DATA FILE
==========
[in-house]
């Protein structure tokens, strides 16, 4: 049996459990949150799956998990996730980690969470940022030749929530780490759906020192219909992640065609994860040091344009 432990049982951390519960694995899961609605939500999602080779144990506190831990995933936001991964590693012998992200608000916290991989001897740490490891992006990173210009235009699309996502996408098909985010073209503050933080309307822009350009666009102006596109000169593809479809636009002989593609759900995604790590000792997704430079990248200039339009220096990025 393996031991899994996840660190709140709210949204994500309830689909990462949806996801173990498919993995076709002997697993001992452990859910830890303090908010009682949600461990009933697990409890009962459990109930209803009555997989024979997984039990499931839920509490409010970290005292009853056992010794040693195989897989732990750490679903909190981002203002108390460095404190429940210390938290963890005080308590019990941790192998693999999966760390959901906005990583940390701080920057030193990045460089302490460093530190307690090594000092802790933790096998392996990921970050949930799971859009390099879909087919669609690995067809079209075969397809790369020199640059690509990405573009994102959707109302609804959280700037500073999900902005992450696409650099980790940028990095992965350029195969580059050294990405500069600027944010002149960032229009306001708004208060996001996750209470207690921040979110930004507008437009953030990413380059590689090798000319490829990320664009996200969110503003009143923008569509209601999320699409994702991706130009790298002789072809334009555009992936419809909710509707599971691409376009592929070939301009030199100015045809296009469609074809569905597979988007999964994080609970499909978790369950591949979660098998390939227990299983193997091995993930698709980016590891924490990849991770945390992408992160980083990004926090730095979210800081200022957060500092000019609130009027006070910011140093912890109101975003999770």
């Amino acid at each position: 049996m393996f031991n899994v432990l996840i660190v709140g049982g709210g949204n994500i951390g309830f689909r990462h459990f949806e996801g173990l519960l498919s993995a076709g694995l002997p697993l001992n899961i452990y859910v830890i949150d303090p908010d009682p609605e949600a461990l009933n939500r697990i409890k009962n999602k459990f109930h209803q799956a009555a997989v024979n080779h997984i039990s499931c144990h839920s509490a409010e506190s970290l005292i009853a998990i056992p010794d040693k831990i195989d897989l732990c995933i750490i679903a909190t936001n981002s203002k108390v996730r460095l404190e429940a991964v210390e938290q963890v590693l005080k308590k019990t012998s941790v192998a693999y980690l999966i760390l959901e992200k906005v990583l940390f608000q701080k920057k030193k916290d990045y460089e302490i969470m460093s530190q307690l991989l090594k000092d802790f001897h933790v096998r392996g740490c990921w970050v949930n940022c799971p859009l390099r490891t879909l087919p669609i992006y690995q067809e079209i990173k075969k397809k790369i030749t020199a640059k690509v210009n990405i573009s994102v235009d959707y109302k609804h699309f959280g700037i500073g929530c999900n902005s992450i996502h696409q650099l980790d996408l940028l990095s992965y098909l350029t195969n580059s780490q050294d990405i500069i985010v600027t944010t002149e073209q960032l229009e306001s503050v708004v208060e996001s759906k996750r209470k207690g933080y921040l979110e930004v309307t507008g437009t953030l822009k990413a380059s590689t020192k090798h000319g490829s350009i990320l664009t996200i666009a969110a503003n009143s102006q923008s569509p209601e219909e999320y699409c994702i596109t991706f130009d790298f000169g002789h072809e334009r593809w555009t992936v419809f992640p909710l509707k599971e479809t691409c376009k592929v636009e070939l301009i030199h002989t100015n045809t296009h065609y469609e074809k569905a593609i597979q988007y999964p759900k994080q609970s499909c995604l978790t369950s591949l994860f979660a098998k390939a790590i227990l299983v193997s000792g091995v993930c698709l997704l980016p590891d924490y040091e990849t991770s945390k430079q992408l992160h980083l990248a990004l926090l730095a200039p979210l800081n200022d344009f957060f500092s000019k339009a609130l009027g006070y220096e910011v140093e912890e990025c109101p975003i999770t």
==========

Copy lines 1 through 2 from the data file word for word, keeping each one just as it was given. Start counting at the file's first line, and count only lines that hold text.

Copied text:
[in-house]
């Protein structure tokens, strides 16, 4: 049996459990949150799956998990996730980690969470940022030749929530780490759906020192219909992640065609994860040091344009 432990049982951390519960694995899961609605939500999602080779144990506190831990995933936001991964590693012998992200608000916290991989001897740490490891992006990173210009235009699309996502996408098909985010073209503050933080309307822009350009666009102006596109000169593809479809636009002989593609759900995604790590000792997704430079990248200039339009220096990025 393996031991899994996840660190709140709210949204994500309830689909990462949806996801173990498919993995076709002997697993001992452990859910830890303090908010009682949600461990009933697990409890009962459990109930209803009555997989024979997984039990499931839920509490409010970290005292009853056992010794040693195989897989732990750490679903909190981002203002108390460095404190429940210390938290963890005080308590019990941790192998693999999966760390959901906005990583940390701080920057030193990045460089302490460093530190307690090594000092802790933790096998392996990921970050949930799971859009390099879909087919669609690995067809079209075969397809790369020199640059690509990405573009994102959707109302609804959280700037500073999900902005992450696409650099980790940028990095992965350029195969580059050294990405500069600027944010002149960032229009306001708004208060996001996750209470207690921040979110930004507008437009953030990413380059590689090798000319490829990320664009996200969110503003009143923008569509209601999320699409994702991706130009790298002789072809334009555009992936419809909710509707599971691409376009592929070939301009030199100015045809296009469609074809569905597979988007999964994080609970499909978790369950591949979660098998390939227990299983193997091995993930698709980016590891924490990849991770945390992408992160980083990004926090730095979210800081200022957060500092000019609130009027006070910011140093912890109101975003999770």